Somali warlords who did not agree to co-operate with the US in exchange for payoffs were threatened with the possibility of air strikes, Naylor reports. That was supposedly a bluff on the part of the CIA, however.

In the first of his articles, published in Army Times on October 31, Naylor describes an operation involving about a dozen forays into Somalia to plant cameras that had been disguised to look like natural or man-made objects.  These “Cardinal” devices were put in place by special forces who travelled via small submarines to within a mile of the Somalia coast and then swam to shore through what the newspaper describes as some of the world’s most shark-infested waters.  The cameras were placed near suspected militant training sites as well as in Kismayu and other ports where foreign fighters were believed to be arriving.

The missions were opposed by then-US ambassador to Kenya Mark Bellamy as well as by the CIA station chief in the Nairobi embassy, Naylor reports.  On the other side was US Defence Secretary Donald Rumsfeld. President George W Bush was eventually persuaded to approve the missions, Naylor reports.  One of the devices was discovered in January 2004 by fishermen from Ras Kamboni, Army Times says, citing a report on a Somalia news website.  “Nothing” came out of these operations, however, says a source cited by Naylor. A “senior intelligence official” offered the same verdict: “If it were a business, it’s not making any money.”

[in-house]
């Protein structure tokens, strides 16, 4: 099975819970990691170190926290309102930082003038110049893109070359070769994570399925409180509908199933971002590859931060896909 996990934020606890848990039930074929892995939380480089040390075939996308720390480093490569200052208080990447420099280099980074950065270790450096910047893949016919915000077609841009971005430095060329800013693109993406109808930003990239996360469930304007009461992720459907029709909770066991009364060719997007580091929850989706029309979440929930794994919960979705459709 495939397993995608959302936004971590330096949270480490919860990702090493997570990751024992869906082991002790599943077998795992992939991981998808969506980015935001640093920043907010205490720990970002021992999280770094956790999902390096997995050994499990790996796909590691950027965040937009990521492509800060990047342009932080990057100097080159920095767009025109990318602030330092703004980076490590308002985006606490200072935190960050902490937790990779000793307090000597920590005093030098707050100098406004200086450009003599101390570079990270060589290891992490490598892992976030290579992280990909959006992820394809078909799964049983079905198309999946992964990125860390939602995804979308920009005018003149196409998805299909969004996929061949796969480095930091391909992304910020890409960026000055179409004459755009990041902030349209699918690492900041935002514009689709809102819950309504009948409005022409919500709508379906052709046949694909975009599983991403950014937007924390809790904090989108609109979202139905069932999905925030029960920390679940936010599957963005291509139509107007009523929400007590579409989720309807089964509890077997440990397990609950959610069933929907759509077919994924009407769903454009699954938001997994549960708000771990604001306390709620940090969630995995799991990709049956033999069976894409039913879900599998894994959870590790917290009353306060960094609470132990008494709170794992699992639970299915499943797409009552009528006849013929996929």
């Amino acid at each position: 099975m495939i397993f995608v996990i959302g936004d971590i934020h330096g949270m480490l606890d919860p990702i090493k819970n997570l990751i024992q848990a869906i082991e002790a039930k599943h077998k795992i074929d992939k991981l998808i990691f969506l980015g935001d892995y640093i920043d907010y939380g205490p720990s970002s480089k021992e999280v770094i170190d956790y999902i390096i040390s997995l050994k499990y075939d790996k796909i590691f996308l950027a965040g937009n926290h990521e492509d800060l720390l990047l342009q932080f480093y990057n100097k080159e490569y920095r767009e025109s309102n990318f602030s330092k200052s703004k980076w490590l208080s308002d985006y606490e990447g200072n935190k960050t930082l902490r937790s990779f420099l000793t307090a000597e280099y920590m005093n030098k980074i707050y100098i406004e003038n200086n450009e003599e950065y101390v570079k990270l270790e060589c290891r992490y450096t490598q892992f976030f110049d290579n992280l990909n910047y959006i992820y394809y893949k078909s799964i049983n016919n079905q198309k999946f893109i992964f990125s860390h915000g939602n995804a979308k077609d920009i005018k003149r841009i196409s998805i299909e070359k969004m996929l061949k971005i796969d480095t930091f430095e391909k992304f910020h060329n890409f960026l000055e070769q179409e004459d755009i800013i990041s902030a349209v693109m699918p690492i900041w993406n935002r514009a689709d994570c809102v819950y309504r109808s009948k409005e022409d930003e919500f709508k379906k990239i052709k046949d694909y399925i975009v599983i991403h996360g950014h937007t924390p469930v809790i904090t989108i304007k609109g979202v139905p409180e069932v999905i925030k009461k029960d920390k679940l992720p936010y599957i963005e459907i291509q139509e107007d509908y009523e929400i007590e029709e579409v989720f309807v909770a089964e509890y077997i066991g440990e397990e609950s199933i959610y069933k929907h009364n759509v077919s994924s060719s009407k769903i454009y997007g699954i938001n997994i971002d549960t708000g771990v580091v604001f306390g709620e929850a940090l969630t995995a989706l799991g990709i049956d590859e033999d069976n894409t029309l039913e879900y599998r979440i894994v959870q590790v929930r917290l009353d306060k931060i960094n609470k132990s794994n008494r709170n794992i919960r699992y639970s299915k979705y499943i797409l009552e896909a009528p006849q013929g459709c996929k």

Seven or eight years ago, “the warlords’ fear of being whacked by US air power was groundless. There were no US aircraft overhead,” Naylor writes.  He quotes a US source as saying, “We had very, very few imagery assets available — everything was still dedicated to Iraq.”  It was the lack of pilotless aircraft and a shortage of reliable local spies inside Somalia that led the US to undertake risky espionage missions that, in some cases, produced no useful information.

KEVIN KELLEY, Reports detail past CIA operations in Somalia, East African, Nov. 20, 2011

Secret+Cheap Modern Wars

Four months ago, Admiral William McRaven commanded the operation that killed Osama bin Laden. Now, as the new head of U.S. special forces, he argues that his shadowy, secretive warriors are increasingly central to how America and its allies fight.  When the suntanned, towering SEAL testified to the Congressional House Armed Services Committee in September, just a few weeks after he took over his new role, he used posters detailing the growth of his forces. In the decade since Sept. 11 2001, U.S. Special Operations Command personnel numbers have doubled, its budget tripled and deployments quadrupled.